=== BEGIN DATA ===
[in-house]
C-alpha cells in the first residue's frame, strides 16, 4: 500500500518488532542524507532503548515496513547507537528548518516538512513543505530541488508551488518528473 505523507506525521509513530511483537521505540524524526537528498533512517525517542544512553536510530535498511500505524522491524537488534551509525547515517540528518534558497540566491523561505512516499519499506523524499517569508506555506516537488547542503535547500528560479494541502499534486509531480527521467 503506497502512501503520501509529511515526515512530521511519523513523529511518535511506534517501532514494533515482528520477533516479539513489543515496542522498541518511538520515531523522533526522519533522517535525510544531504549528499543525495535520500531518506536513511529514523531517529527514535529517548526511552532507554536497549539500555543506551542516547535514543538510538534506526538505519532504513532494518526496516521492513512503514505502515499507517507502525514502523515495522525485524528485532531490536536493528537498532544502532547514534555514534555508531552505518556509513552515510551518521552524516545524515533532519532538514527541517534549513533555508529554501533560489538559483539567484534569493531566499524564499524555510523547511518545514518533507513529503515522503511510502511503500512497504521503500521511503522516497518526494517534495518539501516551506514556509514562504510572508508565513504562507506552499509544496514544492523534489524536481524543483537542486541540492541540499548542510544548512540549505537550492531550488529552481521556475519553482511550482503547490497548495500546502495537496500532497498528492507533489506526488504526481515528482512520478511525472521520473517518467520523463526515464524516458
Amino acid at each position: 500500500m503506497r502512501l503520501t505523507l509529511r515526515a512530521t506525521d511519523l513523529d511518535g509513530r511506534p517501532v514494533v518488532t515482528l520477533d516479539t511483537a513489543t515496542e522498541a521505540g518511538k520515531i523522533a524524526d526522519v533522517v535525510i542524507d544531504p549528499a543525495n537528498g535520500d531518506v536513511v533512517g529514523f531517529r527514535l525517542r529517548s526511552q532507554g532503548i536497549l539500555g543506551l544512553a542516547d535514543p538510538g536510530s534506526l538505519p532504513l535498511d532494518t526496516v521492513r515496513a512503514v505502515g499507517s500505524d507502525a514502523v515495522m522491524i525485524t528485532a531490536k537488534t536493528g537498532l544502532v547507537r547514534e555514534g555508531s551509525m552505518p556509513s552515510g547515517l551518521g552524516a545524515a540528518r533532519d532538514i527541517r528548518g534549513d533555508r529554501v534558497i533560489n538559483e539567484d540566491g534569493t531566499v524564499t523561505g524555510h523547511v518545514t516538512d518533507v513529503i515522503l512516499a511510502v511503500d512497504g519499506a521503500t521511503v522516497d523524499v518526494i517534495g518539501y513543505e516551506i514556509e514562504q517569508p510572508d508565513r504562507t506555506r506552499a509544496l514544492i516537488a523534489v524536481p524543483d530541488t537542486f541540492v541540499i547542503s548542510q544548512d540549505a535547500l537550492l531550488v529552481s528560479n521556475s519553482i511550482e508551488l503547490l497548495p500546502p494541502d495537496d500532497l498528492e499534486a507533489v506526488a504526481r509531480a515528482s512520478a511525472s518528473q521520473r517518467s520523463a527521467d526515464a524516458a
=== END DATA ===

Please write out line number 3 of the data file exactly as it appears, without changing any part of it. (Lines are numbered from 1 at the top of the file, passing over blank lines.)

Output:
Amino acid at each position: 500500500m503506497r502512501l503520501t505523507l509529511r515526515a512530521t506525521d511519523l513523529d511518535g509513530r511506534p517501532v514494533v518488532t515482528l520477533d516479539t511483537a513489543t515496542e522498541a521505540g518511538k520515531i523522533a524524526d526522519v533522517v535525510i542524507d544531504p549528499a543525495n537528498g535520500d531518506v536513511v533512517g529514523f531517529r527514535l525517542r529517548s526511552q532507554g532503548i536497549l539500555g543506551l544512553a542516547d535514543p538510538g536510530s534506526l538505519p532504513l535498511d532494518t526496516v521492513r515496513a512503514v505502515g499507517s500505524d507502525a514502523v515495522m522491524i525485524t528485532a531490536k537488534t536493528g537498532l544502532v547507537r547514534e555514534g555508531s551509525m552505518p556509513s552515510g547515517l551518521g552524516a545524515a540528518r533532519d532538514i527541517r528548518g534549513d533555508r529554501v534558497i533560489n538559483e539567484d540566491g534569493t531566499v524564499t523561505g524555510h523547511v518545514t516538512d518533507v513529503i515522503l512516499a511510502v511503500d512497504g519499506a521503500t521511503v522516497d523524499v518526494i517534495g518539501y513543505e516551506i514556509e514562504q517569508p510572508d508565513r504562507t506555506r506552499a509544496l514544492i516537488a523534489v524536481p524543483d530541488t537542486f541540492v541540499i547542503s548542510q544548512d540549505a535547500l537550492l531550488v529552481s528560479n521556475s519553482i511550482e508551488l503547490l497548495p500546502p494541502d495537496d500532497l498528492e499534486a507533489v506526488a504526481r509531480a515528482s512520478a511525472s518528473q521520473r517518467s520523463a527521467d526515464a524516458a